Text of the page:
The Government is hoping to squeeze car imports to reduce the galloping trade gap but its policies and their implementation have been chaotic, auto importers say, and are pushing them into a corner.
|Customers inspect cars at an auto shop in Vietnam|
The Government has hiked import tariffs and tightened customs procedures.
An importer said that as a result customs clearance has become tortuous and takes longer, requiring enterprises to spend money, energy, and time.
The new policy of having fixed prices for vehicles irrespective of the features loaded in them for calculating tax is unfair, importers complain.
In many cases they order for a certain make of car but with fewer features at lower prices. But when the vehicle lands in the country, they still have to pay the tax on a higher value since the prices are set in stone.
Many importers claim they face financial ruin and even bankruptcy due to the opaque nature of the policies and their arbitrary implementation.
For instance, back taxes are collected after cars are already sold. In such cases they are out of pocket since they can no longer ask the buyers to bear the tax.
An importer, who has imported cars worth tens of billions of dong (VND 1 billion = US$51,300), is on the horns of a dilemma since they have not been customs cleared yet: Should he pay the huge import duty and collect them or let them remain in the customs warehouse?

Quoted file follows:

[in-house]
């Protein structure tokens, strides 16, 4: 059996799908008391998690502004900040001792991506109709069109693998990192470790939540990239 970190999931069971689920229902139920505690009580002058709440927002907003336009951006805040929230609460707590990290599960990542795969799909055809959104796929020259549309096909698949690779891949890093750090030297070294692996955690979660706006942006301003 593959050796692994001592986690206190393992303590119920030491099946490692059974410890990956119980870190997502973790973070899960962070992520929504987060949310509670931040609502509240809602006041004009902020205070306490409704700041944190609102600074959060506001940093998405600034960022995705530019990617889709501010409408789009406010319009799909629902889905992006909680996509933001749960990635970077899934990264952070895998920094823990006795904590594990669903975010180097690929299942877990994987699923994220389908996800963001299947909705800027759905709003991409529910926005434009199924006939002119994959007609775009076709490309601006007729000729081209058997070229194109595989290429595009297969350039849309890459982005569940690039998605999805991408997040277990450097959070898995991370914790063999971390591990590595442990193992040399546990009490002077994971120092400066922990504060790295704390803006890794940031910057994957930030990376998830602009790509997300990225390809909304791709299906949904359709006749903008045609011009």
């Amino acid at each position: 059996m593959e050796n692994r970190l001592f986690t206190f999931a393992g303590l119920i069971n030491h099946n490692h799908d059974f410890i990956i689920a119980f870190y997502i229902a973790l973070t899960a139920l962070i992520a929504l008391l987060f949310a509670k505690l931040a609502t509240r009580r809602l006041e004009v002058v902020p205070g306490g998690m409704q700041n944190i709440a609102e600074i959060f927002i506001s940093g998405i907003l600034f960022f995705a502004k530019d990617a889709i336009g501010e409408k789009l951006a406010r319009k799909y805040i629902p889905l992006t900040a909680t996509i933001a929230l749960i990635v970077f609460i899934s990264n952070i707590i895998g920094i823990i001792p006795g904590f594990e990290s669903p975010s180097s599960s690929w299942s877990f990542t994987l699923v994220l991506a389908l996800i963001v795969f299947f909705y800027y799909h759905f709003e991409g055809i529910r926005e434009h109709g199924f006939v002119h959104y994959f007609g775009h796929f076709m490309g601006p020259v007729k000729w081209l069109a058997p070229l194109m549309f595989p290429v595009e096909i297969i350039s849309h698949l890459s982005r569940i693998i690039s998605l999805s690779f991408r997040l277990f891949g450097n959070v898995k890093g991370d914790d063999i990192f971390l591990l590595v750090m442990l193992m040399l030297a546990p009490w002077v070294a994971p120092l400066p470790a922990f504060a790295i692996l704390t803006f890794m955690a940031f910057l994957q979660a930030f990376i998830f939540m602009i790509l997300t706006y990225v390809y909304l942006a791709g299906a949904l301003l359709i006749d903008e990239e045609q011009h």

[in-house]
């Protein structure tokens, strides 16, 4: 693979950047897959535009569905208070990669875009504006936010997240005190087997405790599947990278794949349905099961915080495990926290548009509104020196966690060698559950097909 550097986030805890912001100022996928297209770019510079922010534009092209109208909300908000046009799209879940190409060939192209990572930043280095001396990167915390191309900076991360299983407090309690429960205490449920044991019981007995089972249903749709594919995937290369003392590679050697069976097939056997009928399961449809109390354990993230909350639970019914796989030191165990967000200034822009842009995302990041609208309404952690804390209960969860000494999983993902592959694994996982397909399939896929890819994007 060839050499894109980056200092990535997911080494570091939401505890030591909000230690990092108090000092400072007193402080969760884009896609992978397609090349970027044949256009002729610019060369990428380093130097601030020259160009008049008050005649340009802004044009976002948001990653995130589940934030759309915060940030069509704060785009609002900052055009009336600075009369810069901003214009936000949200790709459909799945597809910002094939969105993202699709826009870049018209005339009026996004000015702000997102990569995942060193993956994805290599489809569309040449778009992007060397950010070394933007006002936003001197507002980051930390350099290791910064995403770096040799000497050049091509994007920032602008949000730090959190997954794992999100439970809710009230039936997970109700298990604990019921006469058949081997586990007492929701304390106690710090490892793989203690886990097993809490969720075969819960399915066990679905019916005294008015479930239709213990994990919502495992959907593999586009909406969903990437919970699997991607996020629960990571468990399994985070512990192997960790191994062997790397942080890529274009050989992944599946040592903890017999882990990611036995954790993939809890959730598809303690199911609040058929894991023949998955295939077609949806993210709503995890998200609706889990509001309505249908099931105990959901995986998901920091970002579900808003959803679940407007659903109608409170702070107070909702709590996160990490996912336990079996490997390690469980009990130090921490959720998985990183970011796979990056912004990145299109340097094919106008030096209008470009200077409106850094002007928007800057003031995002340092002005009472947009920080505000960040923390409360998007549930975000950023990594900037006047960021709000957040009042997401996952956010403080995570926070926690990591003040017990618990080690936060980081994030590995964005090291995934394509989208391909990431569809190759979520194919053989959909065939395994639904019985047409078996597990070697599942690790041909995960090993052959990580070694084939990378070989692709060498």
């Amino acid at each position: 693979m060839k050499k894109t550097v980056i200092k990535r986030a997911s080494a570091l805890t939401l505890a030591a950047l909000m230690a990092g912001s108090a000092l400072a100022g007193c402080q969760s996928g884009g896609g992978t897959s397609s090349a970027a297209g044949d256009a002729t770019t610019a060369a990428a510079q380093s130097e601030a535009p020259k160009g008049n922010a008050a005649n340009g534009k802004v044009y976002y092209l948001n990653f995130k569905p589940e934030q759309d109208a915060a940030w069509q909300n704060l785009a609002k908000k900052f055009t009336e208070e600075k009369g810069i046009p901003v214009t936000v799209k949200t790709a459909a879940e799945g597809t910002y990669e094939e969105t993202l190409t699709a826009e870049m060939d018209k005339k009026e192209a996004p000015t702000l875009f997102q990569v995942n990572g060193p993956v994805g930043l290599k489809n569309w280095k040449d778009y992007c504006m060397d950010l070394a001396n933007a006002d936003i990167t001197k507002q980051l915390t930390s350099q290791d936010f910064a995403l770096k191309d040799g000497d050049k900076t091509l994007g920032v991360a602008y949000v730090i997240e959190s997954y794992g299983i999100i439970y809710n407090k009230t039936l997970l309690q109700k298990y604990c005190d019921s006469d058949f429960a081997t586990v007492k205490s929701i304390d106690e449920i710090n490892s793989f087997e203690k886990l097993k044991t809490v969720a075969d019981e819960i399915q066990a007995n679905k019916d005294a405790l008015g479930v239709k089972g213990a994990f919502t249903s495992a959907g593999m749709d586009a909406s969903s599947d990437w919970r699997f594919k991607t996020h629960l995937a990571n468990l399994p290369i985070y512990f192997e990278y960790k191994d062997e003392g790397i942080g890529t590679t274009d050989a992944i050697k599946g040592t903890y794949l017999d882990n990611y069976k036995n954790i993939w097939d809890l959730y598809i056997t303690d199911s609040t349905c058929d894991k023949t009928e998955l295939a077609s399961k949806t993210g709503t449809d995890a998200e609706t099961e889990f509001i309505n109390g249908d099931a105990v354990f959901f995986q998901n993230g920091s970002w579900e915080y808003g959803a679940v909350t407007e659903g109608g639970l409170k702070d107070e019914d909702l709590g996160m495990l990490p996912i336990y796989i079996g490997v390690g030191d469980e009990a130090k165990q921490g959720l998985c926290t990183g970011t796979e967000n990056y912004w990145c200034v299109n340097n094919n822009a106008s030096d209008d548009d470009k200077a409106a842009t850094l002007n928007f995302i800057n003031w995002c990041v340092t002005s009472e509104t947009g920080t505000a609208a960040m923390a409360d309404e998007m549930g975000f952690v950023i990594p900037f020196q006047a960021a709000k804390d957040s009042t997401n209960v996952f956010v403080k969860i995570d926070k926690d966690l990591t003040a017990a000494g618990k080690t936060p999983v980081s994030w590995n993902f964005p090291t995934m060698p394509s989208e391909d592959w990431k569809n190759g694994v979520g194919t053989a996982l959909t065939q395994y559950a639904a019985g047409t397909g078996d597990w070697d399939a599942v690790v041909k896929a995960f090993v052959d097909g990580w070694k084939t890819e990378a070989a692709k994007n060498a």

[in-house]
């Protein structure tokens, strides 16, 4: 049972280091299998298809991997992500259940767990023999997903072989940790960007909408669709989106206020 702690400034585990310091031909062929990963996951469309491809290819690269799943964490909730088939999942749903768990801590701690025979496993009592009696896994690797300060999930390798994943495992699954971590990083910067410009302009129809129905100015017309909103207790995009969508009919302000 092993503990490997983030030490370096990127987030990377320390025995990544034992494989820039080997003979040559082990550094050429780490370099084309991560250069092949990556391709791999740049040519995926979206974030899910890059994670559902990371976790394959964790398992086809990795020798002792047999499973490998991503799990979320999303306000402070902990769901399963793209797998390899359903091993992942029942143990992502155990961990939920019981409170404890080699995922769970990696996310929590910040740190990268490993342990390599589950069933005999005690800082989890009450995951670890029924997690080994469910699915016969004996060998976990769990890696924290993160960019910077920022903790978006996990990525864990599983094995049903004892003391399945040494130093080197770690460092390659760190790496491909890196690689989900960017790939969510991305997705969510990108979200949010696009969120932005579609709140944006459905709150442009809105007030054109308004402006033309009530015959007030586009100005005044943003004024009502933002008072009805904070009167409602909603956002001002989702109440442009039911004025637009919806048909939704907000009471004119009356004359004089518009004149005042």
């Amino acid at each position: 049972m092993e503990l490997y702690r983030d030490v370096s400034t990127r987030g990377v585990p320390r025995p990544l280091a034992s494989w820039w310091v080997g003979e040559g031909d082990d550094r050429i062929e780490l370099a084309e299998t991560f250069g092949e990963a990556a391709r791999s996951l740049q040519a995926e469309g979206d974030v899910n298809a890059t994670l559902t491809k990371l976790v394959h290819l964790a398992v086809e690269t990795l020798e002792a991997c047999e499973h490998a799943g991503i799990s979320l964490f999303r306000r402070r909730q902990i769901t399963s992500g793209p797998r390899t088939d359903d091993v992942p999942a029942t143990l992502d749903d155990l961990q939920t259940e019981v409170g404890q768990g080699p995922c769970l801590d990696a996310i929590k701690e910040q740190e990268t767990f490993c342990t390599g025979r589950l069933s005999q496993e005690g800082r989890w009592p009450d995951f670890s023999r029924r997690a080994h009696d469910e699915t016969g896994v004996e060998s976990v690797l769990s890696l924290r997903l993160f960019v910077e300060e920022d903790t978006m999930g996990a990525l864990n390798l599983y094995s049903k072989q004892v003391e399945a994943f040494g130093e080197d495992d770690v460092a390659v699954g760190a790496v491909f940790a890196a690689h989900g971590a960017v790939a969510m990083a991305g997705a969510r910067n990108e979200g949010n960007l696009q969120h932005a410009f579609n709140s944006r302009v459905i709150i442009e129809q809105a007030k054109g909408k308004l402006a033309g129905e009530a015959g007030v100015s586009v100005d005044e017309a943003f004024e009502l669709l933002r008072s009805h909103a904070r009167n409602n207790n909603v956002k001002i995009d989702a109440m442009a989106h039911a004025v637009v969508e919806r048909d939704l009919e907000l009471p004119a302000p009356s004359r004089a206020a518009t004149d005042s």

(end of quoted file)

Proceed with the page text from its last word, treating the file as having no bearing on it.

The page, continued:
Importers have also been dealt a heavy blow by the Government’s devaluation of the dong earlier this month, causing a rise in car prices at a time when the market was already depressed.
According to the General Department of Customs, only 4,409 cars worth $95.5 million were imported in July.
In the first seven months 26,935 vehicles worth $494 million were imported, 17.7 percent and 6.8 percent lower year on year in volume and value terms.
Importers blamed the fall on the Government’s polices.
With import duties being raised by 2-20 percent and the stronger dollar, the price of a car has risen by VND10 million at a minimum.
Another factor affecting car sales is banks’ move to cut back on lending for buying cars.
Importers say while they understand the need for duties, official agencies need to be clear and unambiguous while announcing policies and understand them thoroughly when implementing them.
They have urged the Government to review its tariff policies for local carmakers and assemblers and importers to create a level playing field for all of them.